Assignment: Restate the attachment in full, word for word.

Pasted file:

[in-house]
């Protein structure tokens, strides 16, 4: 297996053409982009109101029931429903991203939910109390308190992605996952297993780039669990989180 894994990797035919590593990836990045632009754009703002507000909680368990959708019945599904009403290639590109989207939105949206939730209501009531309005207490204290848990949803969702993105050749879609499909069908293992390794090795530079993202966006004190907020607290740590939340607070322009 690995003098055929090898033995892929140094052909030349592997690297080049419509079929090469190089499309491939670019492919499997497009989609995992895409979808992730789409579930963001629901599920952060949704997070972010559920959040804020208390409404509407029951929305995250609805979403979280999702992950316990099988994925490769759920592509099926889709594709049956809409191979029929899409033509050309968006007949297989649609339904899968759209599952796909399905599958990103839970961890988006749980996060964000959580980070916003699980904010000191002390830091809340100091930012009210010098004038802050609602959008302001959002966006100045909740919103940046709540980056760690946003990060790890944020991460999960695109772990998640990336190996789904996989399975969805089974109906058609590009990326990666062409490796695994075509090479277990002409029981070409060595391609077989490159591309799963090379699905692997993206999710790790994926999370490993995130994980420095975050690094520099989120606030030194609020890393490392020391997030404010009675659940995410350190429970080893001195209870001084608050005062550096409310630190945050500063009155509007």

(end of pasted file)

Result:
[in-house]
């Protein structure tokens, strides 16, 4: 297996053409982009109101029931429903991203939910109390308190992605996952297993780039669990989180 894994990797035919590593990836990045632009754009703002507000909680368990959708019945599904009403290639590109989207939105949206939730209501009531309005207490204290848990949803969702993105050749879609499909069908293992390794090795530079993202966006004190907020607290740590939340607070322009 690995003098055929090898033995892929140094052909030349592997690297080049419509079929090469190089499309491939670019492919499997497009989609995992895409979808992730789409579930963001629901599920952060949704997070972010559920959040804020208390409404509407029951929305995250609805979403979280999702992950316990099988994925490769759920592509099926889709594709049956809409191979029929899409033509050309968006007949297989649609339904899968759209599952796909399905599958990103839970961890988006749980996060964000959580980070916003699980904010000191002390830091809340100091930012009210010098004038802050609602959008302001959002966006100045909740919103940046709540980056760690946003990060790890944020991460999960695109772990998640990336190996789904996989399975969805089974109906058609590009990326990666062409490796695994075509090479277990002409029981070409060595391609077989490159591309799963090379699905692997993206999710790790994926999370490993995130994980420095975050690094520099989120606030030194609020890393490392020391997030404010009675659940995410350190429970080893001195209870001084608050005062550096409310630190945050500063009155509007």